• Sauti Sol threatened to sue the coalition for copyright issues.
 • Bien assured Kenyans that intellectual property will and should be respected.

Sauti Sol's band members to sue Azimio for copyright issues
Sauti Sol's band members to sue Azimio for copyright issues
Image: Instagram

African giants and celebrated boy band, Sauti Sol have lost a whooping two thousand YouTube subscribers.

By Tuesday night, Sauti Sol had 905,000 YouTube subscribers but were at 903,000 subscribers on Wednesday morning.

It is not clear why the group suffered such a heavy loss but it came just a day after they were embroiled in a copyright infringement drama with Azimio La Umoja.

Sauti Sol had threatened to sue the political outfit after they used their extravaganza song in an event which they were unveiling Martha Karua as Raila Odinga’s running mate.

In a statement issued by the group, the band said that the act of Azimio using their song without consent is heinous copyright infringement as directed by section 35, CAP 170 of the Copyright Act of Kenya.

"This is blatant copyright infringement as directed by section 35, CAP 170 of the Copyright Act of Kenya," the band said in a statement.

"We did license this song to the Azimio la Umoja Campaign neither did we give any consent for its use in the announcement of their Vice-Presidential Candidate. Furthermore, our authority to use the composition, which is one of our most distinct compositions was neither sought nor given."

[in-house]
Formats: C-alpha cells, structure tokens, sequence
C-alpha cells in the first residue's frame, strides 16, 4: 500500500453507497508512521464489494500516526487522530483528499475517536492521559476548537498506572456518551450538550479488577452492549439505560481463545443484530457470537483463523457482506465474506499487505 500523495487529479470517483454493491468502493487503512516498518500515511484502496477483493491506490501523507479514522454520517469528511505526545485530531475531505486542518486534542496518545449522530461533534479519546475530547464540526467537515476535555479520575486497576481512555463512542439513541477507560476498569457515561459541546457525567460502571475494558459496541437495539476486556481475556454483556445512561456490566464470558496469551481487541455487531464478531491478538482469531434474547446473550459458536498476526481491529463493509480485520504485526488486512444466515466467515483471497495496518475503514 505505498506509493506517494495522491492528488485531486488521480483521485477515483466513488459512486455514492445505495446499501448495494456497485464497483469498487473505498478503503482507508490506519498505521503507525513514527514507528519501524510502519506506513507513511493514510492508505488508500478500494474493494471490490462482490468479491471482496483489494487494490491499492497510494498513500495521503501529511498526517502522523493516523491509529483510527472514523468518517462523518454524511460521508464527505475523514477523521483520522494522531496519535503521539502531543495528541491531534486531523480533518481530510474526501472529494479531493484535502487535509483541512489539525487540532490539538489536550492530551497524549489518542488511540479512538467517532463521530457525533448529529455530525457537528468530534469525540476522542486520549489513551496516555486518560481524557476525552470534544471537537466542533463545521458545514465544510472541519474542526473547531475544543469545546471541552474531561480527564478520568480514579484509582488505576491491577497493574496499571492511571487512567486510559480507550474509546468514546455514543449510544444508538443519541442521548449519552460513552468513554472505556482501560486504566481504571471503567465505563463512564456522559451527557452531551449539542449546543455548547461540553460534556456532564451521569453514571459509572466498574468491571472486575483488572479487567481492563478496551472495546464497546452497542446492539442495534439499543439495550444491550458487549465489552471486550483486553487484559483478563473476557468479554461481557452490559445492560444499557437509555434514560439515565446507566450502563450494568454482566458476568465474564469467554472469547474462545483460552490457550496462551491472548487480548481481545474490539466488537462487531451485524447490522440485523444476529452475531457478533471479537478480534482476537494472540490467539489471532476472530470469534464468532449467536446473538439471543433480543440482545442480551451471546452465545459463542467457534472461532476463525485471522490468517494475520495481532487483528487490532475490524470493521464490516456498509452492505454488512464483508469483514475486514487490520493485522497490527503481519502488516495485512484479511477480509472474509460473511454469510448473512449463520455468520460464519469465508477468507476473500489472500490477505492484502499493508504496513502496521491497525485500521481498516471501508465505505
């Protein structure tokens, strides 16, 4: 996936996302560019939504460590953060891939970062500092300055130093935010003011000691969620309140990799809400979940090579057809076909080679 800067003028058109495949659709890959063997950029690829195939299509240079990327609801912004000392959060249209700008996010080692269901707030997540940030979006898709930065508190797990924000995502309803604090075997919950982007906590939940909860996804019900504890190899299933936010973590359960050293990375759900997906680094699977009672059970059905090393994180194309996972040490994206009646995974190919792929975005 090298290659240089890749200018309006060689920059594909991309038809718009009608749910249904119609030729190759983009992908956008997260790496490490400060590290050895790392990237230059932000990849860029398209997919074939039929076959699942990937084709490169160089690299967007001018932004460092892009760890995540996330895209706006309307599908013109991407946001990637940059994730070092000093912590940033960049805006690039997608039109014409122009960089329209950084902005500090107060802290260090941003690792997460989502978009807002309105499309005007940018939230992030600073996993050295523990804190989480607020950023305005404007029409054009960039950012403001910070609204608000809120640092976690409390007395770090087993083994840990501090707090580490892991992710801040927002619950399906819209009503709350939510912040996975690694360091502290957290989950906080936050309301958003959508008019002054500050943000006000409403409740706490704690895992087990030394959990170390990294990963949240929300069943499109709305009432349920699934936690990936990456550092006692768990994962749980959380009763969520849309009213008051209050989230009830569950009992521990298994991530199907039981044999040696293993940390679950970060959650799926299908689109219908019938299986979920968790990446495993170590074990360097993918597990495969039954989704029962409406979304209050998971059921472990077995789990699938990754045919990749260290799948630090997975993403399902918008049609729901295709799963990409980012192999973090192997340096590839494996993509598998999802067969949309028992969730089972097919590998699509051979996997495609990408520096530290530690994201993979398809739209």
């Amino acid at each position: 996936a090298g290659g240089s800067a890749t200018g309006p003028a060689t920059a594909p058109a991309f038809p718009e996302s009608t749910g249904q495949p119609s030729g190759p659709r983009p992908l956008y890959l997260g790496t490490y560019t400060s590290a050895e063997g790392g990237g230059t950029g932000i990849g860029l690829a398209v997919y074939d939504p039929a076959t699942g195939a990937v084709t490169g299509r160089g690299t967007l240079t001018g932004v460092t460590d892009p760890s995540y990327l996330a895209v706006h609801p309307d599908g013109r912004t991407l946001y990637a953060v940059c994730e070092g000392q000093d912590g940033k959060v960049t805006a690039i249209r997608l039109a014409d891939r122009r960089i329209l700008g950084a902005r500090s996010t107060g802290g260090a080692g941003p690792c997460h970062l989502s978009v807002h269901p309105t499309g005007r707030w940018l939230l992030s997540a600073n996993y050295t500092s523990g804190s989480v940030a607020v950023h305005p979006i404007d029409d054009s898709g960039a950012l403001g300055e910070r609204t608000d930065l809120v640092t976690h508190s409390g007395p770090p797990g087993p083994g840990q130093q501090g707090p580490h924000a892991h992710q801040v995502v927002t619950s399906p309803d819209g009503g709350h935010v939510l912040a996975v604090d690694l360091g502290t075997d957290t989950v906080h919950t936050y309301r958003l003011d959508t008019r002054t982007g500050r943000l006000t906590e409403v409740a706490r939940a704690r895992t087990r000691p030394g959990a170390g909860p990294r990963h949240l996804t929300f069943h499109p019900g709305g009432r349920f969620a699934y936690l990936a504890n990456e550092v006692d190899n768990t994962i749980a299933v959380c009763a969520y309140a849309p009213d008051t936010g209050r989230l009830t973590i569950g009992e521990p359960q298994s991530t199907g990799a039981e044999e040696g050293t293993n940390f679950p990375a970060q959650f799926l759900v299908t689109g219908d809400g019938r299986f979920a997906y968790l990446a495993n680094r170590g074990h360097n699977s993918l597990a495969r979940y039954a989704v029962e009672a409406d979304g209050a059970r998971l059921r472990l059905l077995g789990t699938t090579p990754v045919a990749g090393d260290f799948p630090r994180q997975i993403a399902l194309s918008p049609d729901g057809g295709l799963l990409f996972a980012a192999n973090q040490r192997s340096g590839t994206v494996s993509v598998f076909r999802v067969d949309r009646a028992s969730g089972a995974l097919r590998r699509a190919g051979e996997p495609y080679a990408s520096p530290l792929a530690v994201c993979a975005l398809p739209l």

Raila Odinga-led ODM party were forced to respond to the allegations and said in a statement that they played Sauti Sol's song during the occasion since they appreciate their work.

They acknowledged that the band is a celebrated team and that was a way of appreciating their music.

"We would like to assure our celebrated musical team @sautisol that we love them and appreciate their music so much.

The group has carried our country’s flag so high in international fora & every Kenyan appreciates this. Playing their song yesterday was a show of love for their work."

ODM's statement elicited mixed reactions with everyone picking sides and some chose to understand what the law says about copyright infringement. However, Sauti stood firm and said they will always fight for their rights.

"Y'all are crazy. I'm reading comments on Twitter. Our education system is failing us. Too many ignorant keyboard warriors. The same guys stealing from us will steal from you," wrote Bien.

Bien added that they will never back down from doing what is right saying, 'intellectual property will and should be respected.

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